Me and Religion Go Way Back

Me and religion go way back.
I was raised a Jehovah’s Witness. ((My husband was raised Christian Scientist. We are an alien pair.))

Yeah, I know.

From the time I was born, I was immersed. By the time I was eight, I would go up to doors by myself to preach, the way Witnesses do on Saturday mornings. I got permission to go alone as soon as I could, since having others there made me more nervous. There were times the practice bothered me–I hated running into classmates that way–but times it didn’t. Either way, it was just part of my life.

I was baptized at 11 years old. To become baptized as a Witness, you have to answer a series of questions demonstrating your understanding of the teachings–not a big deal for a bright kid who’d spent about 10 hours a week exposed; you also sign a paper and take an oath dedicating your life to the service of Jehovah. They didn’t have an age requirement to get baptized; the idea was you had to be mature enough the church elders (i.e. minister) opted you had a mature understanding of “the Truth.” ((They hate it when you call it a “church.”  Oh well.))

Now, becoming “Dedicated” didn’t mean that much to me at 11. I was younger than most, who tended to do it early to mid-teens. (If someone hadn’t done the deed by their late teens, members of the congregation would start to look at them a little askance. Question their commitment. Think of them as immature at best, or potentially marked as a “bad association” to be avoided by serious Christians.)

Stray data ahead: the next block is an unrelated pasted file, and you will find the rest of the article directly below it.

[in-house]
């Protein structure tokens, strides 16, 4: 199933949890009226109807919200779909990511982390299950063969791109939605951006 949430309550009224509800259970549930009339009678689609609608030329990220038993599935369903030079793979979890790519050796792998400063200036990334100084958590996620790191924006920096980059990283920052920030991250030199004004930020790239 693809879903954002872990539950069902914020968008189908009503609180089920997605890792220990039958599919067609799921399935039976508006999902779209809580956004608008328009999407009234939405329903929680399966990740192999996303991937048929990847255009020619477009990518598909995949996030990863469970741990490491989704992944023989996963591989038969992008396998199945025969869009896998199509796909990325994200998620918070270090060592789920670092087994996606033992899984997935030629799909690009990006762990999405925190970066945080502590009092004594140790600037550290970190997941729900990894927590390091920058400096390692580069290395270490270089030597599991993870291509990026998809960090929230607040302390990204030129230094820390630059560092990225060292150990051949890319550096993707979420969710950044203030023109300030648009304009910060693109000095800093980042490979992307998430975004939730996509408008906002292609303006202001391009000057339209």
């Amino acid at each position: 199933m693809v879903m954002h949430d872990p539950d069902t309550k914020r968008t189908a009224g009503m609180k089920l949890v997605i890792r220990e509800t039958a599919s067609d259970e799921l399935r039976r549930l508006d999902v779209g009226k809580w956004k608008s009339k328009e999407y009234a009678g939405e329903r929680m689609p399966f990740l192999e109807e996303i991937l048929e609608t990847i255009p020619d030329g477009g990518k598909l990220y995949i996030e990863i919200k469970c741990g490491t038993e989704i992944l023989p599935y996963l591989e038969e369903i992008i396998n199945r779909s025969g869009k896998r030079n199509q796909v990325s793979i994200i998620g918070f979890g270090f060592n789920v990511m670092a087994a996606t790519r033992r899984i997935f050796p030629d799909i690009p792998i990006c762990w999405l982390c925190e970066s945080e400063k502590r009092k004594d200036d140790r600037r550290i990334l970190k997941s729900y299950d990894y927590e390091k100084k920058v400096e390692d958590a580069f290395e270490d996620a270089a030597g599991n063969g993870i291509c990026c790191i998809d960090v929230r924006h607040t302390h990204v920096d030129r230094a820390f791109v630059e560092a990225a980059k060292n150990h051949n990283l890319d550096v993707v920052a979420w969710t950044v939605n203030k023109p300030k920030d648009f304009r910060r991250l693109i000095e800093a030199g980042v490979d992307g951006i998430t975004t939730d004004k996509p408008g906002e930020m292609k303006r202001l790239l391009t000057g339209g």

Me? I liked being a prodigy , I guess. My dad was an elder and the family was deeply faithful. It was all I knew; it was expected of me at some point, and as far as I knew (at freakin’ 11), it was the right path. I went to a convention at a sports arena, was dunked in a cattle watering tub by some old guy I’d never met, and my mom took pictures. I didn’t even know enough to be self-conscious parading around in my bathing suit in front of the crowd. Heck, I was proud.

The prepubescent decision came back to bite me in the arse when I was 19. Officially, I was thrown out for smoking cigarettes. My rebellious youth, huh? ((I swear to God, this is probably a subconscious reason why I’m loathe to quit smoking. One could say smoking saved my life.)) In reality, I was expelled because I couldn’t bring myself to lie blatantly enough to allow claim I still believed.

The Watchtower and Awake from The Jehovah's WitnessesSome doubt grew from was simple reasoning. Every religion claimed they had the one path. Why should claims be given more credibility just because I’d been born into a family that believed that way?

But the epiphany was borne from title of a Watchtower article: “The Dangers of Independent Thinking.” The argument was that followers should not question the Organization, who took their authority from God. It created confusion and dissension among the ranks.

The whole concept made me shudder–bugged me all the way down to my DNA. Truth stands up to scrutiny. Right triumphs through reason, not despite of reason. I was willing to accept being told what clothing I could wear, what movies I could see, what company I could keep, and what I would be doing on Saturday mornings, but NOT what I could think. There I drew a hard line.